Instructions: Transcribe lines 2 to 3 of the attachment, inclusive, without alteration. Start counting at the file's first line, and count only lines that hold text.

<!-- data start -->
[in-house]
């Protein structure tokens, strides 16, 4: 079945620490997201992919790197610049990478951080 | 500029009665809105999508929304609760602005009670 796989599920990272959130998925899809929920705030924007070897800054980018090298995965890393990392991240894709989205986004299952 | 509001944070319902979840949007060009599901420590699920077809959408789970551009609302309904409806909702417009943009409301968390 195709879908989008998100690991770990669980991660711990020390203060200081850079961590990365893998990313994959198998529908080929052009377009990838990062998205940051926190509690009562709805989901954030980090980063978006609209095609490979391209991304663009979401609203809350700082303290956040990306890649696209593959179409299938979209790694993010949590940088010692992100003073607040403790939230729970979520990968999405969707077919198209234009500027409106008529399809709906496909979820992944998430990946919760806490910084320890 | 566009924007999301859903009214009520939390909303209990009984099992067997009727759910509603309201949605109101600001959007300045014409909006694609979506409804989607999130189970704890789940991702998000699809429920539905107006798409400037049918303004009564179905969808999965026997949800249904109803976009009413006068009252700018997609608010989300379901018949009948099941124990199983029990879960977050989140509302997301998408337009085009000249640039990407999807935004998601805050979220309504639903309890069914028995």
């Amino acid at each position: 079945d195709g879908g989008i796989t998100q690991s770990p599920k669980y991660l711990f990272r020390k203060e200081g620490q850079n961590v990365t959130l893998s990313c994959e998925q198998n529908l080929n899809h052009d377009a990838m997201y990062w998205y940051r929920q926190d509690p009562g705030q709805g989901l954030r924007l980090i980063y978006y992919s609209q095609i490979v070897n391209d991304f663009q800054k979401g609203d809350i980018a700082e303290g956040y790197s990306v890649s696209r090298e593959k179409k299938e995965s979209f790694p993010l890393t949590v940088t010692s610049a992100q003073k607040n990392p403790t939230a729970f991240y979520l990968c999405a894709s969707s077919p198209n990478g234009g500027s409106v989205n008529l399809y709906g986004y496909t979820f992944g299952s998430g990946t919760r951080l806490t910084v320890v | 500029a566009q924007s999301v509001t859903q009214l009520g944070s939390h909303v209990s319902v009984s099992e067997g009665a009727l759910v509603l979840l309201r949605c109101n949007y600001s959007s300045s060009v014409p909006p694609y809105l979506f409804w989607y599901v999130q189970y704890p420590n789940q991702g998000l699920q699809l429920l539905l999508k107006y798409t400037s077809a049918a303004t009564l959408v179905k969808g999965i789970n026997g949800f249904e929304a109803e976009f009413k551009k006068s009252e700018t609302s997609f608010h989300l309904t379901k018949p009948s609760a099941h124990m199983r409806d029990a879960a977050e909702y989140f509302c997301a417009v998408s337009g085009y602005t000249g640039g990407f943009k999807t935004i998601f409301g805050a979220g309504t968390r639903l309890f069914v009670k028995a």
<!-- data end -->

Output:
């Protein structure tokens, strides 16, 4: 079945620490997201992919790197610049990478951080 | 500029009665809105999508929304609760602005009670 796989599920990272959130998925899809929920705030924007070897800054980018090298995965890393990392991240894709989205986004299952 | 509001944070319902979840949007060009599901420590699920077809959408789970551009609302309904409806909702417009943009409301968390 195709879908989008998100690991770990669980991660711990020390203060200081850079961590990365893998990313994959198998529908080929052009377009990838990062998205940051926190509690009562709805989901954030980090980063978006609209095609490979391209991304663009979401609203809350700082303290956040990306890649696209593959179409299938979209790694993010949590940088010692992100003073607040403790939230729970979520990968999405969707077919198209234009500027409106008529399809709906496909979820992944998430990946919760806490910084320890 | 566009924007999301859903009214009520939390909303209990009984099992067997009727759910509603309201949605109101600001959007300045014409909006694609979506409804989607999130189970704890789940991702998000699809429920539905107006798409400037049918303004009564179905969808999965026997949800249904109803976009009413006068009252700018997609608010989300379901018949009948099941124990199983029990879960977050989140509302997301998408337009085009000249640039990407999807935004998601805050979220309504639903309890069914028995």
């Amino acid at each position: 079945d195709g879908g989008i796989t998100q690991s770990p599920k669980y991660l711990f990272r020390k203060e200081g620490q850079n961590v990365t959130l893998s990313c994959e998925q198998n529908l080929n899809h052009d377009a990838m997201y990062w998205y940051r929920q926190d509690p009562g705030q709805g989901l954030r924007l980090i980063y978006y992919s609209q095609i490979v070897n391209d991304f663009q800054k979401g609203d809350i980018a700082e303290g956040y790197s990306v890649s696209r090298e593959k179409k299938e995965s979209f790694p993010l890393t949590v940088t010692s610049a992100q003073k607040n990392p403790t939230a729970f991240y979520l990968c999405a894709s969707s077919p198209n990478g234009g500027s409106v989205n008529l399809y709906g986004y496909t979820f992944g299952s998430g990946t919760r951080l806490t910084v320890v | 500029a566009q924007s999301v509001t859903q009214l009520g944070s939390h909303v209990s319902v009984s099992e067997g009665a009727l759910v509603l979840l309201r949605c109101n949007y600001s959007s300045s060009v014409p909006p694609y809105l979506f409804w989607y599901v999130q189970y704890p420590n789940q991702g998000l699920q699809l429920l539905l999508k107006y798409t400037s077809a049918a303004t009564l959408v179905k969808g999965i789970n026997g949800f249904e929304a109803e976009f009413k551009k006068s009252e700018t609302s997609f608010h989300l309904t379901k018949p009948s609760a099941h124990m199983r409806d029990a879960a977050e909702y989140f509302c997301a417009v998408s337009g085009y602005t000249g640039g990407f943009k999807t935004i998601f409301g805050a979220g309504t968390r639903l309890f069914v009670k028995a």